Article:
THE engineer who built three of the most famous bridges in the world is to be honoured in Glasgow.

Sir William Arrol, who died 100 years ago, was responsible for the Forth Rail Bridge, Tay Bridge and London's Tower Bridge.

But he also built countless other bridges, including Great Western Bridge over the River Kelvin, which is crossed by thousands of motorists and pedestrians every day.

To honour his achievement, city planners have agreed a plaque should be placed on the bridge near the entrance to Kelvinbridge Subway station.

Great Western Bridge, built in 1890, is category A listed and lies in the Glasgow West conservation area.

The Institution of Civil Engineers suggested a cast iron plaque should be fixed to the structure to mark the 100th anniversary of the engineer's death.

It will feature the words "Sir William Arrol 1839-1913, bridge builder and railway contractor" and will include a summary of some of his most famous works.

Arrol, the son of a spinner, was born in Houston, Renfrewshire and started work in a cotton mill when he was only nine.

At 13, he started training as a blacksmith and went on to learn mechanics and hydraulics at night school.

In 1863, he joined a company of bridge manufacturers in Glasgow and by 1872 had set up his own company, the Dalmarnock Iron Works.

A few years later, he established Sir William Arrol and Co, which went on to become a leading international civil design business.

One of his first contracts was in 1878 for the Caledonian Railway bridge over the Clyde at the Broomielaw.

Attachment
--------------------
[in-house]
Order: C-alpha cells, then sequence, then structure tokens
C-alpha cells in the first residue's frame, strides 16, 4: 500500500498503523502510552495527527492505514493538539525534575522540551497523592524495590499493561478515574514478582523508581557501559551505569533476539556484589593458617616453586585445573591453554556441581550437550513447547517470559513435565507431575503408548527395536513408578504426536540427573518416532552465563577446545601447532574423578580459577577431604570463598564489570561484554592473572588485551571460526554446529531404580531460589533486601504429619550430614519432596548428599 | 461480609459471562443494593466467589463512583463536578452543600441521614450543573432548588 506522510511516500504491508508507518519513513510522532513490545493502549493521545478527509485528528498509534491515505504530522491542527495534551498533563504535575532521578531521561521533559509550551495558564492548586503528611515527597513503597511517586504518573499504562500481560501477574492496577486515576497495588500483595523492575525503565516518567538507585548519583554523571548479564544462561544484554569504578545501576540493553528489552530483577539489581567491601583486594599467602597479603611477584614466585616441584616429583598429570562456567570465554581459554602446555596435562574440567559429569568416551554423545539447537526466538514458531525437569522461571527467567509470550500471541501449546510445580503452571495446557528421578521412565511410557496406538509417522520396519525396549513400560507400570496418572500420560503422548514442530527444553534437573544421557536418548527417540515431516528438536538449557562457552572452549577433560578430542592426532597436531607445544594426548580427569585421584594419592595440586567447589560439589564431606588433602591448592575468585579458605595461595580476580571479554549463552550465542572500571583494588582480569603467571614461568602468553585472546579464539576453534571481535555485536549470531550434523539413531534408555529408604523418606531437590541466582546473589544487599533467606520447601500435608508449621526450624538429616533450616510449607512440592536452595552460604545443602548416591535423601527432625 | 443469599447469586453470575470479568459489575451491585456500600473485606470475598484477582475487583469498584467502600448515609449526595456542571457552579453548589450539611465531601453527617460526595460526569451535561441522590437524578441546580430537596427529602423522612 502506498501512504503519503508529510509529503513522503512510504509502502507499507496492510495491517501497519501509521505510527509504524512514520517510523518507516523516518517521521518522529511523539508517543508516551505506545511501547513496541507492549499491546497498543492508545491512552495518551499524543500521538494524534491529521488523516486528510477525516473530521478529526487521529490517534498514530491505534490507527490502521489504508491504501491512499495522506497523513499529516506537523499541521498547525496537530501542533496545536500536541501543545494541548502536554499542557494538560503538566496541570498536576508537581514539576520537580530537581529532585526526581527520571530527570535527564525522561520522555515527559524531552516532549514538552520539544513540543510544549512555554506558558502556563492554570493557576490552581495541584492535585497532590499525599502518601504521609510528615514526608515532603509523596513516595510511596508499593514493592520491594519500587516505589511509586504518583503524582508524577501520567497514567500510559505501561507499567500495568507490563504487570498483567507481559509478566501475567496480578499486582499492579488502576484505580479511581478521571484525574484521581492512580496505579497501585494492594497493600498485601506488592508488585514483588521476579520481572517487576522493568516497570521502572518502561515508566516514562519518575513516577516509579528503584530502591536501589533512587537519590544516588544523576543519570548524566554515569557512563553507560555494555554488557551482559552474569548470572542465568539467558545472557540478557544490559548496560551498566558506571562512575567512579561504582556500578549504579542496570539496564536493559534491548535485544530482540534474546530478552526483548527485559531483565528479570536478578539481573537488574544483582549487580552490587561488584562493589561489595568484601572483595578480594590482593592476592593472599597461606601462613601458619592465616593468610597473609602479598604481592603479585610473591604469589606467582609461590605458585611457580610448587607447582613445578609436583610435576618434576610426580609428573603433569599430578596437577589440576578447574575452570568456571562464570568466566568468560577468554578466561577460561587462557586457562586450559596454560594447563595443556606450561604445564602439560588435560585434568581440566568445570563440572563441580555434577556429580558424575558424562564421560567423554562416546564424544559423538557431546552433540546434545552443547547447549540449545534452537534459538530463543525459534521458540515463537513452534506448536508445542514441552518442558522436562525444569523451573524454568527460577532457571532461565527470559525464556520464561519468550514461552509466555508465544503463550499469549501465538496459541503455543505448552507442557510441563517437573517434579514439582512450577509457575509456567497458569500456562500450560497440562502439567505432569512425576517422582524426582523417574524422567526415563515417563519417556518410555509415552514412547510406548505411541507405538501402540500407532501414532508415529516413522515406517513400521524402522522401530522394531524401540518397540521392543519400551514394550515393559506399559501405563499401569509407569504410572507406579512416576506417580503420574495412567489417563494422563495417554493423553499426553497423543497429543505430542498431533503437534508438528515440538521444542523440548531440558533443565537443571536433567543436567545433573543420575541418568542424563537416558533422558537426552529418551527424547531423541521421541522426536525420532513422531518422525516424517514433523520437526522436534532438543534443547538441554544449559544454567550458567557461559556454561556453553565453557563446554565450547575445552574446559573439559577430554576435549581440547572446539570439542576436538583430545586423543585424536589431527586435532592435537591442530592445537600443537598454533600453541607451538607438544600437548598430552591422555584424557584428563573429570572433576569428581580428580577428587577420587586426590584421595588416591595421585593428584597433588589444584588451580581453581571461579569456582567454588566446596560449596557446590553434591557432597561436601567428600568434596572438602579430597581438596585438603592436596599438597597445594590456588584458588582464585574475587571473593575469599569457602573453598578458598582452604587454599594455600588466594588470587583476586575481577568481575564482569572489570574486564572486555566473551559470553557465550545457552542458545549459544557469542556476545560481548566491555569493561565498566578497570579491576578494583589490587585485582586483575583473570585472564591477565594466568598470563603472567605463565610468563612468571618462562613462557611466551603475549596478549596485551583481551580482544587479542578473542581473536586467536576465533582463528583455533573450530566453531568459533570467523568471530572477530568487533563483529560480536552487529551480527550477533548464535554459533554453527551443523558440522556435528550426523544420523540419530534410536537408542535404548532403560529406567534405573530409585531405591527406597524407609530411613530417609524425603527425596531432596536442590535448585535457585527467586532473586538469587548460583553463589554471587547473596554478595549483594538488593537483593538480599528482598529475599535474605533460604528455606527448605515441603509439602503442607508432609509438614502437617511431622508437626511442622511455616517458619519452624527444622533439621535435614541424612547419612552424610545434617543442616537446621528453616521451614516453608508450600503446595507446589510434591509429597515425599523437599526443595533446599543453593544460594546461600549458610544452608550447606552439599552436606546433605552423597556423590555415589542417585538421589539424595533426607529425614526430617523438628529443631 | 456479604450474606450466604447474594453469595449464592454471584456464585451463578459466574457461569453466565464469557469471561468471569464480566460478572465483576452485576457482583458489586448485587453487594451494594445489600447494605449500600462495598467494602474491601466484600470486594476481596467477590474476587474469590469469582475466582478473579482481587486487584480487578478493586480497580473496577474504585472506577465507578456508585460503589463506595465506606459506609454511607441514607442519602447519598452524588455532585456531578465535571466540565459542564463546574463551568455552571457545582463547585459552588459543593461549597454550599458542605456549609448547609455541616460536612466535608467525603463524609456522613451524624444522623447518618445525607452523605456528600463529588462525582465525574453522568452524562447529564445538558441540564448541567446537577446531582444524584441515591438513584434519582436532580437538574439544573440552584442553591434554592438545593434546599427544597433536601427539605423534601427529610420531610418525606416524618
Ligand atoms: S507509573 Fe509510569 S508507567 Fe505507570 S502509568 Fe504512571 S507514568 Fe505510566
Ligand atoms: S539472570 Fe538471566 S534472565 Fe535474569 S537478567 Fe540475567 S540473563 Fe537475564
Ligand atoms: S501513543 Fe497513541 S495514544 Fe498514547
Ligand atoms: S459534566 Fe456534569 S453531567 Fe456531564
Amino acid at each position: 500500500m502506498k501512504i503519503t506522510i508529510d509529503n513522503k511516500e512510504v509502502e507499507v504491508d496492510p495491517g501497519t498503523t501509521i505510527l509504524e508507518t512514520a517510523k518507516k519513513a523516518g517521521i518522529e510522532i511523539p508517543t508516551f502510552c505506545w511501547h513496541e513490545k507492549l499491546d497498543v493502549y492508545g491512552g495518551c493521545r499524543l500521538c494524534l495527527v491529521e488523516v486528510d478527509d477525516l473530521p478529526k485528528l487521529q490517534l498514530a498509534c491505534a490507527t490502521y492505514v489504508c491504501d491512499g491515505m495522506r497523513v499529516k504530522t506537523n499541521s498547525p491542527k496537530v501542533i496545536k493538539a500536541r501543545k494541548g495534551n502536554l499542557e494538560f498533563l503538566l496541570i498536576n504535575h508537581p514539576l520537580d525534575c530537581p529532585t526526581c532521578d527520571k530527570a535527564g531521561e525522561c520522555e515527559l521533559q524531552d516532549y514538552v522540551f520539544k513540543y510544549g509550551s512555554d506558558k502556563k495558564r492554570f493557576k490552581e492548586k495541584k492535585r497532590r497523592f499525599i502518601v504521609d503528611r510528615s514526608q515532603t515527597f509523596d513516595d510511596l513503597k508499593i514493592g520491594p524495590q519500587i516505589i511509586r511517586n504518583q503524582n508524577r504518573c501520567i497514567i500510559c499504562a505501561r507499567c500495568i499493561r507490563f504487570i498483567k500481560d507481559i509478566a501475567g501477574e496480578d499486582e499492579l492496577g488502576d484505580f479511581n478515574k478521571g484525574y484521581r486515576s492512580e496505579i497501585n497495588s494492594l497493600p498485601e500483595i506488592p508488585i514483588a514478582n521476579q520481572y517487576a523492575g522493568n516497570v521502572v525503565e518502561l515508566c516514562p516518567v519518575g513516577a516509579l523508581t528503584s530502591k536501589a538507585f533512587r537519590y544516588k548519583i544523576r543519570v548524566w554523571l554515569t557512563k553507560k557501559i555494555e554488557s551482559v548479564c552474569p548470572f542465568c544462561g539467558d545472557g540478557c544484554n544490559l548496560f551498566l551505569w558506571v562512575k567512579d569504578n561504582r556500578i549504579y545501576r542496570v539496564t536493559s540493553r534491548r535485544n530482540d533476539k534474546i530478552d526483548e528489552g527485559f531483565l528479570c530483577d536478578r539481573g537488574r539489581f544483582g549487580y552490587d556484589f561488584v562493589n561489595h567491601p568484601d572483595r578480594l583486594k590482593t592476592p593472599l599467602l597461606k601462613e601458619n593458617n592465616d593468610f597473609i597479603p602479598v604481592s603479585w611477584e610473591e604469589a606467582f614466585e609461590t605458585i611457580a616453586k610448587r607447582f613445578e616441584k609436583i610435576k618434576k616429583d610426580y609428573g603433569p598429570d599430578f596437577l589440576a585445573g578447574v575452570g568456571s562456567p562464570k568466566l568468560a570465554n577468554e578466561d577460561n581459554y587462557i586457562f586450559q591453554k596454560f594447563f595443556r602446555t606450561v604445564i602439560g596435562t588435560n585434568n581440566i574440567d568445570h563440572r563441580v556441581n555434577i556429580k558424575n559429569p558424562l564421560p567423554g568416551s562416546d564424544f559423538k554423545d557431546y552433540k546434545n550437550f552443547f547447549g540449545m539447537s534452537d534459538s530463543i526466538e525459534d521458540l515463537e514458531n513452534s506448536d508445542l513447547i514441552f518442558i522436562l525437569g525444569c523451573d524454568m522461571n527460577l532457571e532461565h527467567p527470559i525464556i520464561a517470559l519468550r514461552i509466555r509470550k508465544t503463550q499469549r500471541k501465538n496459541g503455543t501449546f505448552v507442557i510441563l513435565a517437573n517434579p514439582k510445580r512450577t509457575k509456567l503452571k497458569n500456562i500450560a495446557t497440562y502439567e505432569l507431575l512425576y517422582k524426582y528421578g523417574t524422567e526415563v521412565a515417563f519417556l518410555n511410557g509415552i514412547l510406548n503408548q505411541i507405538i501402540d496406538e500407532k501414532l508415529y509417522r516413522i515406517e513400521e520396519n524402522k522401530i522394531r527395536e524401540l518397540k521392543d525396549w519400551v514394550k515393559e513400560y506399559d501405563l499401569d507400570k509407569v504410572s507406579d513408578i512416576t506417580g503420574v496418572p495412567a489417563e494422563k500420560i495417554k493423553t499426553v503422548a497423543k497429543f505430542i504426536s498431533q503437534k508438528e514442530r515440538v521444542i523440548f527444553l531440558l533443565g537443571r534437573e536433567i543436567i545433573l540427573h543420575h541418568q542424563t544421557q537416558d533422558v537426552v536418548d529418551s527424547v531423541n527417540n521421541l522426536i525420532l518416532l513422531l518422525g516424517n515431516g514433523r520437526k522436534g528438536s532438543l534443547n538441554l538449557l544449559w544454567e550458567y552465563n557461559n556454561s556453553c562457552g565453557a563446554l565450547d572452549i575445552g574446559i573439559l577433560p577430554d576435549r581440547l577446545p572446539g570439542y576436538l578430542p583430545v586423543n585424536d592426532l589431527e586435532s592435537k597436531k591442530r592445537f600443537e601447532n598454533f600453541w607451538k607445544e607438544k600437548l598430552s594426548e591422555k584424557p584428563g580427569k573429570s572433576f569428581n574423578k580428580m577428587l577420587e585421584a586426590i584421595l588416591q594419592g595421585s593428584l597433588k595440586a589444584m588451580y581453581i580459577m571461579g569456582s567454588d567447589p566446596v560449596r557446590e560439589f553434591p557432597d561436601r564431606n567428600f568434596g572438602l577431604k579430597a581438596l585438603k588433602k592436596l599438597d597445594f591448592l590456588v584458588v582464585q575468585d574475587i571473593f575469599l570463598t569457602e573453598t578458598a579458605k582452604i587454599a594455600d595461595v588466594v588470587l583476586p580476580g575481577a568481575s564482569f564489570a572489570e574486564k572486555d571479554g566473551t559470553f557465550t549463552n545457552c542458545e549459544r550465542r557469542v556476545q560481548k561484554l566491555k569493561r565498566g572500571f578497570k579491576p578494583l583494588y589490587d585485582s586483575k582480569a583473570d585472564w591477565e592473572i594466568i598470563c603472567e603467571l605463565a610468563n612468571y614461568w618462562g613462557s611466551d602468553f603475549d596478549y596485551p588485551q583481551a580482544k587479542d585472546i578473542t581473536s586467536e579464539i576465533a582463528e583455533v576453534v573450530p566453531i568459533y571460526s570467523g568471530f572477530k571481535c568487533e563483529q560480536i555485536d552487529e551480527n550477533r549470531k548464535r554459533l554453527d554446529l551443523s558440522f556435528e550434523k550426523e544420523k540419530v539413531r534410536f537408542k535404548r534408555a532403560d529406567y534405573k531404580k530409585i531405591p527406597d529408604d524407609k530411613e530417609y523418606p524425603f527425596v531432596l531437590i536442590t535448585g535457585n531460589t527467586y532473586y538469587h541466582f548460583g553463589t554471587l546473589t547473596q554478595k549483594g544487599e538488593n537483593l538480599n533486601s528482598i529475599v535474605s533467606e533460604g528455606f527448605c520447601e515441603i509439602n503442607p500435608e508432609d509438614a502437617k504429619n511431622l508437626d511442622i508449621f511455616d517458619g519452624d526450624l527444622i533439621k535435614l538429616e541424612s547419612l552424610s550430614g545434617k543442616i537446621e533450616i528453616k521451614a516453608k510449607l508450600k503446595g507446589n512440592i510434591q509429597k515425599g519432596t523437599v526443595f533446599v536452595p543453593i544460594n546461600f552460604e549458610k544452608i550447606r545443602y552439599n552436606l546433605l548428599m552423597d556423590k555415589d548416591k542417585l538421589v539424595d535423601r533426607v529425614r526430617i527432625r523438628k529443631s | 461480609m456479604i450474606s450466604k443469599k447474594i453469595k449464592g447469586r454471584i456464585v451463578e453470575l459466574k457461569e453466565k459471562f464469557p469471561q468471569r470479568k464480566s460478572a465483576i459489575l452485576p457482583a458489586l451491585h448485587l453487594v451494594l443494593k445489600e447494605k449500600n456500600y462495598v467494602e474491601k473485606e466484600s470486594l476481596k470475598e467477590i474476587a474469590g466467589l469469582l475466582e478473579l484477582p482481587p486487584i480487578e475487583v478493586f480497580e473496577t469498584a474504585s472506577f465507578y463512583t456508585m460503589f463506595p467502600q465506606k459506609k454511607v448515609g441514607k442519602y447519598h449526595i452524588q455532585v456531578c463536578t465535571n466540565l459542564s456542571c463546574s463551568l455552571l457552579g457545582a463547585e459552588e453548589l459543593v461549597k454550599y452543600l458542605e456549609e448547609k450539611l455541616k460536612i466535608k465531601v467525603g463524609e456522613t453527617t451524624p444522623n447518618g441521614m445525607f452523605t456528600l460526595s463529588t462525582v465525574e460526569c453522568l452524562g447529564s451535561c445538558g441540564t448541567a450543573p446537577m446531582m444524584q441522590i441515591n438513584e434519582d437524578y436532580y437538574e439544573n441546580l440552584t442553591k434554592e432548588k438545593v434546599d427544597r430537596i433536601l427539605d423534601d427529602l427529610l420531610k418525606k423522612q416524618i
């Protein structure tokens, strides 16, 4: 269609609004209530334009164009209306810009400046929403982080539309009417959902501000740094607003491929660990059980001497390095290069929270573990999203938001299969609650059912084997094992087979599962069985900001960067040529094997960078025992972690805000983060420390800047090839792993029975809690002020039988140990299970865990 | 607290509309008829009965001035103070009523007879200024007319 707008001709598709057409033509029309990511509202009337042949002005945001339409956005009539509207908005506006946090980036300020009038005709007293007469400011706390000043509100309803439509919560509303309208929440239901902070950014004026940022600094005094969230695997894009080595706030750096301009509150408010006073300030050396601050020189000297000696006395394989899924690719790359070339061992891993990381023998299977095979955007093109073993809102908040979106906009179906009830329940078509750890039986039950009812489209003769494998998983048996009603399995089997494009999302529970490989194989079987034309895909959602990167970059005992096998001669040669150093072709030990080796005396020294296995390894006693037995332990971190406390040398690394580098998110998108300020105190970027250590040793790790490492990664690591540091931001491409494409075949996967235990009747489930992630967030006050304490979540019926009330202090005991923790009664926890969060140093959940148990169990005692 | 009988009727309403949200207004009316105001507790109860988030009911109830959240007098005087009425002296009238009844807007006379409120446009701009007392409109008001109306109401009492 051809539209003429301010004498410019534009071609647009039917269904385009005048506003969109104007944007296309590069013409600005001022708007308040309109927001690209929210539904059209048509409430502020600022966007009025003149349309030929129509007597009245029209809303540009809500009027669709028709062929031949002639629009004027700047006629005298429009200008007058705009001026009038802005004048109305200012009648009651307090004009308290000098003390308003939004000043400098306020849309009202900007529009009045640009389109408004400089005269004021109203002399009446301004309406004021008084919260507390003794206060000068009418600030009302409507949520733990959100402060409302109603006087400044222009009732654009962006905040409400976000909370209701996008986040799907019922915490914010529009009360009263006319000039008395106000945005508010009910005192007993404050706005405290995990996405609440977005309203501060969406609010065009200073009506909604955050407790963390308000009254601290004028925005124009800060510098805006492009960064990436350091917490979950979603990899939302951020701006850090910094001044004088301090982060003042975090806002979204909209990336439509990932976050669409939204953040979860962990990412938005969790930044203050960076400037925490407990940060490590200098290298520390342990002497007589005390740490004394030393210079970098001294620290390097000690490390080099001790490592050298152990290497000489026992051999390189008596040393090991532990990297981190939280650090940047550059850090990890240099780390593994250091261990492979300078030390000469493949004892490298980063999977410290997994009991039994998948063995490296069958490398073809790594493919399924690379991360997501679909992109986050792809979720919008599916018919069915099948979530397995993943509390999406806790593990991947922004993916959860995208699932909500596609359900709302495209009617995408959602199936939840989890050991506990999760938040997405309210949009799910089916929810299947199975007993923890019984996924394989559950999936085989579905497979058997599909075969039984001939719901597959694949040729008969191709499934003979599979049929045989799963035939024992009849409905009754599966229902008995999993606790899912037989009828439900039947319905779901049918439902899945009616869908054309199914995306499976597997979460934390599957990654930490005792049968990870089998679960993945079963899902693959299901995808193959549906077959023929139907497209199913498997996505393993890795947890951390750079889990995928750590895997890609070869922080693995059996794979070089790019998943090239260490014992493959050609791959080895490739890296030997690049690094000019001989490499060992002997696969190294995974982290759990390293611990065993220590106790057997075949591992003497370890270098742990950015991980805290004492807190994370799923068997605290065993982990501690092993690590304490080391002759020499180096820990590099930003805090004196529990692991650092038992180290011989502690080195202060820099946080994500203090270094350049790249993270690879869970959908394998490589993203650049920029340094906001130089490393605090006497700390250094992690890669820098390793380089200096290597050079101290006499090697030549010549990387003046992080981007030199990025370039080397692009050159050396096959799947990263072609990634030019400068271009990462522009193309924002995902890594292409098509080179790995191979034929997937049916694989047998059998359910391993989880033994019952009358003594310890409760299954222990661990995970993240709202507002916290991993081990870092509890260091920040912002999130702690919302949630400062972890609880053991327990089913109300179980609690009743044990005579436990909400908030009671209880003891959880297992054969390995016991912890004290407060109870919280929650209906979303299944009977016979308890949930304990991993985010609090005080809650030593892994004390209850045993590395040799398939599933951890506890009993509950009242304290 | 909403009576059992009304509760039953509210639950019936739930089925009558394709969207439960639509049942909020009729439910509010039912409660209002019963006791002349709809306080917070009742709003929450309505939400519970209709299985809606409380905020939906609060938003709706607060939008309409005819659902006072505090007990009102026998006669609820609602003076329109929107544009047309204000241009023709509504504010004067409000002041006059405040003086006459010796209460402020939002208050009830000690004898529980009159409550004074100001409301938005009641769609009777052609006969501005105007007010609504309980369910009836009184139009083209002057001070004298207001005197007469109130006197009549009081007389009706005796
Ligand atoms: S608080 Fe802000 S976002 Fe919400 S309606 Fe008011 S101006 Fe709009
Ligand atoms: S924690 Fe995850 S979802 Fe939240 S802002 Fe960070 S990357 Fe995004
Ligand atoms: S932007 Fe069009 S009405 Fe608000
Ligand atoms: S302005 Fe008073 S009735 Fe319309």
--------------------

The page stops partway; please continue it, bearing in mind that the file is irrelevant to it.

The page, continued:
Four years later, Arrol was awarded the contract to rebuild the Tay Bridge which had collapsed in 1879 with the deaths of around 60 people.

His company went on to construct the Forth Bridge - which was completed in 1890 with the help of 7.5million rivets.

At the time, they were the largest of their kind in the world.

Arrol also built London Bridge, which was finished in 1894, and the Nile Bridge in Egypt.

His company was also contracted to Harland and Wolff Shipyard of Belfast to construct a large gantry for the construction of three new super liners - one of which was the Titanic.

He also built the 150ft high Titan Crane which was used to lift heavy equipment during the fitting-out of battleships and ocean liners at the John Brown shipyard in Clydebank.

ARROL, who was knighted in 1890, was elected as the Liberal Unionist MP for South Ayrshire at the 1895 General Election and served until 1906.

Professor Roland Paxton, who lectures on the history of civil engineering at Edinburgh's Heriot Watt University, is an expert on Sir William Arrol.

He said: "At the end of the 19th century he was the most important engineer in the world for producing large steel structures.

"He did world class jobs, including the Tay Bridge, which was the longest railway bridge in the world when it was completed, and the Forth Bridge, which had the longest span in the world. These two bridges were absolutely major in world terms.

"Because of his efforts on the Forth Bridge he went on to do Tower Bridge and all the bridges on the Manchester Ship Canal as well as hundreds more.

"Arrol did not have any professional qualifications, but what he did have was an inate ability."